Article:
Spurgeon at the New Park Street Chapel: 365 Sermons - Tuesday, September 24, 2013
The duty of remembering the poor
“Only they would that we should remember the poor; the same which I also was forward to do.” Galatians 2:10
Suggested Further Reading: James 2:1-17
If you do not help the one that you see has the greatest need, I am afraid the love of God dwelleth not in you. It is a duty we owe to the poor of the Lord’s flock, and we reap many advantages we should not have if we had not to remember the poor. Now, allow me to press home this obligation: why should we remember the poor? I shall not urge it upon the ground of common philanthropy and charity; that were a too mean and low way of addressing Christian men, although even they perhaps might be benefited by it. I shall urge it in another way. “Remember the poor,” because they are your Lord’s brethren. What! Do you not feel, like David, that you would do anything for Jonathan’s sake? And if he hath some poor sick son, some Mephibosheth, lame in his feet, wilt thou not seat him at thy table, or give him a maintenance, if thou canst, seeing that Jonathan’s blood is in his veins? Remember, beloved, the blood of Jesus runs in the veins of poor saints; they are his relatives, they are his friends; and if that move thee not, remember, they are thy friends too. They are thy brethren if thou art a child of God; they are allied to thee; if they are sons of God, so art thou, and they are brethren of thine. What! Let thy brother starve? If thou canst, wilt thou not relieve thy brother’s necessity, not shield him from the cold, not ward off hunger, not provide for his needs? Oh! I know thou lovest Jesus; I know thou lovest the friends of Jesus, and I know thou lovest thine own family; and, therefore, thou wilt love thy poor brethren, wilt thou not? I know thou wilt; thou wilt relieve them.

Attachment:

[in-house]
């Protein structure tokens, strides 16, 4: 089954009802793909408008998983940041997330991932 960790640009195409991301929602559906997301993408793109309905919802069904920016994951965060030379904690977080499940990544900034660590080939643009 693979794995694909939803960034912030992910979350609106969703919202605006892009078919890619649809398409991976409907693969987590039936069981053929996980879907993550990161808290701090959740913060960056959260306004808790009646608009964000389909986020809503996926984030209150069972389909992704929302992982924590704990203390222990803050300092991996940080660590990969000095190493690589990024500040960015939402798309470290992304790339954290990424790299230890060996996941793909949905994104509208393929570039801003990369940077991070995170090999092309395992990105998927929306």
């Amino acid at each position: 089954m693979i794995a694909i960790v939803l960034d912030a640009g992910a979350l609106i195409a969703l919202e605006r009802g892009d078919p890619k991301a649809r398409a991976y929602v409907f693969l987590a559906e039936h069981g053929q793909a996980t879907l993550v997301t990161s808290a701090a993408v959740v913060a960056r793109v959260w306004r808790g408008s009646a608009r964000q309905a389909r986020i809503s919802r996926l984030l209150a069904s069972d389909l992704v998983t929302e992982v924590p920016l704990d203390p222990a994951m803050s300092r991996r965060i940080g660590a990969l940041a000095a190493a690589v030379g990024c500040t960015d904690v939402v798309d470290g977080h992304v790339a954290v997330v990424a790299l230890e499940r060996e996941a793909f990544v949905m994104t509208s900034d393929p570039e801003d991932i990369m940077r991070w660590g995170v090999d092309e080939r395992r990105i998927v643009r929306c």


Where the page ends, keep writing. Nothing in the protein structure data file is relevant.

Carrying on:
Sermon no. 99
24 September (Preached 25 September 1856)
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